The Hydropower Reform Coalition (HRC), including CSPA and allied hydropower advocates, has submitted extensive comments in opposition to the Trump Administration’s attack on Section 401 of the Clean Water Act. Trump’s Administrator of the Environmental Protection Agency (EPA) released a new Proposed Rule on August 22, 2019 that would roll back protections for water quality as required in statute and as affirmed in numerous Supreme Court decisions.
Clean Water Act Section 401 places requirements on applicants for a federal license or permit whose activity may cause a discharge into state waters. Such applicants must obtain a certification from the state where the activity occurs that the activity will conform with state laws regarding water quality. For hydropower projects licensed by the Federal Energy Regulatory Commission (FERC), this means that issuance of a certification must occur before FERC can issue a new license for a hydropower project. This is important because the jurisdictional state agencies (in California, the State Water Resources Control Board) generally apply environmental protections that are broader in scope and more stringent than the protections that FERC requires.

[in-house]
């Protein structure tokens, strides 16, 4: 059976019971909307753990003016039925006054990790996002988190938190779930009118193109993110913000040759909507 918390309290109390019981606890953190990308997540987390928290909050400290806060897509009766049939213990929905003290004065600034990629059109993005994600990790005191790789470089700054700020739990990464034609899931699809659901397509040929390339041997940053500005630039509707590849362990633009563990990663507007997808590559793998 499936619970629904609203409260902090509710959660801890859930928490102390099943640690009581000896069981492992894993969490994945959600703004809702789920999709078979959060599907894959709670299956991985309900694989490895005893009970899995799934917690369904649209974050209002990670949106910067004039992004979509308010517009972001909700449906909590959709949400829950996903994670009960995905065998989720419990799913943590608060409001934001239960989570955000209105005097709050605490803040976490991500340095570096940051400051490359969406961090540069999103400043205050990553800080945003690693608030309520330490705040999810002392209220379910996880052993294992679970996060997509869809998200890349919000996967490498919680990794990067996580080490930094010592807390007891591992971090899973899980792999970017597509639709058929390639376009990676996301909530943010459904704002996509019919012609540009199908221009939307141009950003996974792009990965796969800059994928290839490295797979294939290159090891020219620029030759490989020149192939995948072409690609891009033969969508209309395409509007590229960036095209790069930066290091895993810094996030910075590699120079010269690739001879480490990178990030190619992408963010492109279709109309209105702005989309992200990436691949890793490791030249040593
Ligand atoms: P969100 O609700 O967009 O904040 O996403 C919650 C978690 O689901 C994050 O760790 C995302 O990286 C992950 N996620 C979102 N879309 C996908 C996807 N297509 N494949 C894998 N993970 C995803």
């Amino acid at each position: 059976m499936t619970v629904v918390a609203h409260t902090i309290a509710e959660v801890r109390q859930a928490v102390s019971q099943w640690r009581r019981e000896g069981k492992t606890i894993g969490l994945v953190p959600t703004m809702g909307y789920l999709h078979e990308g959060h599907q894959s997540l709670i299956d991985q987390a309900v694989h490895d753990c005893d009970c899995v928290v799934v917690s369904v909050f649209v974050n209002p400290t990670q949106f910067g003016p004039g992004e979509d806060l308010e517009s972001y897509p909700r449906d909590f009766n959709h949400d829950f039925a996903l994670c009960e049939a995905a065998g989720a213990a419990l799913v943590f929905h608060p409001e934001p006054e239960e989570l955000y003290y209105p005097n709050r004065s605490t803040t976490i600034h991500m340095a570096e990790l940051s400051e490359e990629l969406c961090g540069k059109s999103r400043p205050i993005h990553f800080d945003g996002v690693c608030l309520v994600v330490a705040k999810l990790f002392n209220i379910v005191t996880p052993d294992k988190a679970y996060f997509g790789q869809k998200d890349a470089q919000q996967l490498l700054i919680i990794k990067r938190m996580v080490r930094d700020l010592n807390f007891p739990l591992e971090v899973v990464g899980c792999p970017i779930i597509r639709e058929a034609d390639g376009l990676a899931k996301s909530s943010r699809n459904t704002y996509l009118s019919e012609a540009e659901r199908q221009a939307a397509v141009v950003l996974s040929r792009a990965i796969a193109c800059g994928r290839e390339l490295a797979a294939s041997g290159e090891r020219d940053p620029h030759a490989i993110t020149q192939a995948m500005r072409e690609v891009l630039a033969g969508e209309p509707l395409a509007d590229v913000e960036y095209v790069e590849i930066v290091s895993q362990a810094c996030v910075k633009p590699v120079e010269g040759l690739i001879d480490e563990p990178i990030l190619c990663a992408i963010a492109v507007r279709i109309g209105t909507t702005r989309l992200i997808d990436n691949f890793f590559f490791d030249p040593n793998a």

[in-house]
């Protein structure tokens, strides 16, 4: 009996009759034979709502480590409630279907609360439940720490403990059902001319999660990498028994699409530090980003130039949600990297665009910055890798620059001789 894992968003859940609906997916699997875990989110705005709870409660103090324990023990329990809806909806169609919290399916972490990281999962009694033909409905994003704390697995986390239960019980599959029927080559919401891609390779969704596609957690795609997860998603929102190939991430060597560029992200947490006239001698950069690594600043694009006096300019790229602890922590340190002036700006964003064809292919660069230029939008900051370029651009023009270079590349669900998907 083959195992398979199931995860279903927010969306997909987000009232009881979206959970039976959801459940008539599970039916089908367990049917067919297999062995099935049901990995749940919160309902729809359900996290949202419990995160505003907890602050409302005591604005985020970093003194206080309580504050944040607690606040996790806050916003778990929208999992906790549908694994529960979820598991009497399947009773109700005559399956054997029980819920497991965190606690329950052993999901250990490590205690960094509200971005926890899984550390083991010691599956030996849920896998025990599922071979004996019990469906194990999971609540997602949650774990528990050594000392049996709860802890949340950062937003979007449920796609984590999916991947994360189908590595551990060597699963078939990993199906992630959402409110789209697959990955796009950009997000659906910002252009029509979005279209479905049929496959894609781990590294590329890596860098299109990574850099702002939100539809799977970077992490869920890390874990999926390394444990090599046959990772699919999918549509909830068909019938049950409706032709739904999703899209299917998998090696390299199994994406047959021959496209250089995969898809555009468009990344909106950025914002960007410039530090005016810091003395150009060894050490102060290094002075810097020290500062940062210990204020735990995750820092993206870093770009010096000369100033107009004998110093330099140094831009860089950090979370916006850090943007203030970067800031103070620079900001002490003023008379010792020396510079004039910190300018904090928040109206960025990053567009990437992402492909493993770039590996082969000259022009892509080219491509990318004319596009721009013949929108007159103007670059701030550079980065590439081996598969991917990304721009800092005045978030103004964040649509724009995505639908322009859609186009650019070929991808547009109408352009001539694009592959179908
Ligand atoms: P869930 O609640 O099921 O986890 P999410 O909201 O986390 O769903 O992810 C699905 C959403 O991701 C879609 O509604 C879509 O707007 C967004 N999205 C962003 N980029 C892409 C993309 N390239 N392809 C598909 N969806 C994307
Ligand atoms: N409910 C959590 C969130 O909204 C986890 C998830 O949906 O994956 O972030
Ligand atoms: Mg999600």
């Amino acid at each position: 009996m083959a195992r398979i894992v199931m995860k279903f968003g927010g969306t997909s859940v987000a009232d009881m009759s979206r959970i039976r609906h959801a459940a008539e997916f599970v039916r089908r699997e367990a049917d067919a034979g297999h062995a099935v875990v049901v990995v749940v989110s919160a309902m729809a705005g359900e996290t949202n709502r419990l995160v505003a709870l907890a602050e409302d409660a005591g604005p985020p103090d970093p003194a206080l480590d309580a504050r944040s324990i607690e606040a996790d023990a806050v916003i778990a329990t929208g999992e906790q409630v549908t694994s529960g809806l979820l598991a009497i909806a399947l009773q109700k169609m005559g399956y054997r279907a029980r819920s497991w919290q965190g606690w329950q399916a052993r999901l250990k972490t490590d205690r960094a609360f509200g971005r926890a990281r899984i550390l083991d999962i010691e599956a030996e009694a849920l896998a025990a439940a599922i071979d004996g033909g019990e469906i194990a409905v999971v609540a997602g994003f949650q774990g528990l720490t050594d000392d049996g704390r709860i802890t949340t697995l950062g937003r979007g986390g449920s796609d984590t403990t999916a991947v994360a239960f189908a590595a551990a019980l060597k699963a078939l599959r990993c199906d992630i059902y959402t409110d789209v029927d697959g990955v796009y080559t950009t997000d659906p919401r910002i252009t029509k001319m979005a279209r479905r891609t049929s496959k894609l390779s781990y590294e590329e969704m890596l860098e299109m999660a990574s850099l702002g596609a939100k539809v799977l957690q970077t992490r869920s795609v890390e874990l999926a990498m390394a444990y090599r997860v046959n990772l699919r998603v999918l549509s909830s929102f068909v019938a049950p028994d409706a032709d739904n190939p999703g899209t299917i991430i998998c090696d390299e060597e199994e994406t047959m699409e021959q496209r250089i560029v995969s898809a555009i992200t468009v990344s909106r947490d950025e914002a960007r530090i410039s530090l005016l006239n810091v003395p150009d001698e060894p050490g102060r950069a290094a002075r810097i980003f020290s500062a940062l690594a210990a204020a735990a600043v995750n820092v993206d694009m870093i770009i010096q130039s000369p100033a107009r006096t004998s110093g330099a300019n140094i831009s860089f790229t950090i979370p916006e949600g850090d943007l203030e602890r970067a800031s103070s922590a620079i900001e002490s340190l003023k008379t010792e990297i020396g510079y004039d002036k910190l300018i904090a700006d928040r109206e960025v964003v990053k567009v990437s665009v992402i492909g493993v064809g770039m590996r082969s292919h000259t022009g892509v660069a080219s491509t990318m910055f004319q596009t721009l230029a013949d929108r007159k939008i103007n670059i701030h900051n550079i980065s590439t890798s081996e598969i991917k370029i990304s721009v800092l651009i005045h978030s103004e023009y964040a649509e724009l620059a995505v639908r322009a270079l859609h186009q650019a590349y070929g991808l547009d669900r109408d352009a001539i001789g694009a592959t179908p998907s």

The Proposed Rule would reduce the scope of certification, even where previously affirmed in Supreme Court decisions. It would also place procedural requirements that would limit state review and make it more likely that the state’s certification authority would be “waived.” It would even allow federal agencies to overrule the state’s decisions, in explicit opposition to the law as written and as interpreted in the 1997 federal appeals court case American Rivers v. FERC.
In opposition to the Proposed Rule, Water Power Law Group PC and Tarrant, Gillies & Richardson prepared the HRC’s comments. The HRC’s comments demonstrate that the Proposed Rule is unlawful, would disrupt federal licensing proceedings, and would degrade water quality. The comments conclude: “In sum, the Proposed Rule would impede rather than advance the Act’s objective to ‘restore and maintain the chemical, physical, and biological integrity of the Nation’s waters.’ Accordingly, the EPA should not pursue the Proposed Rule.”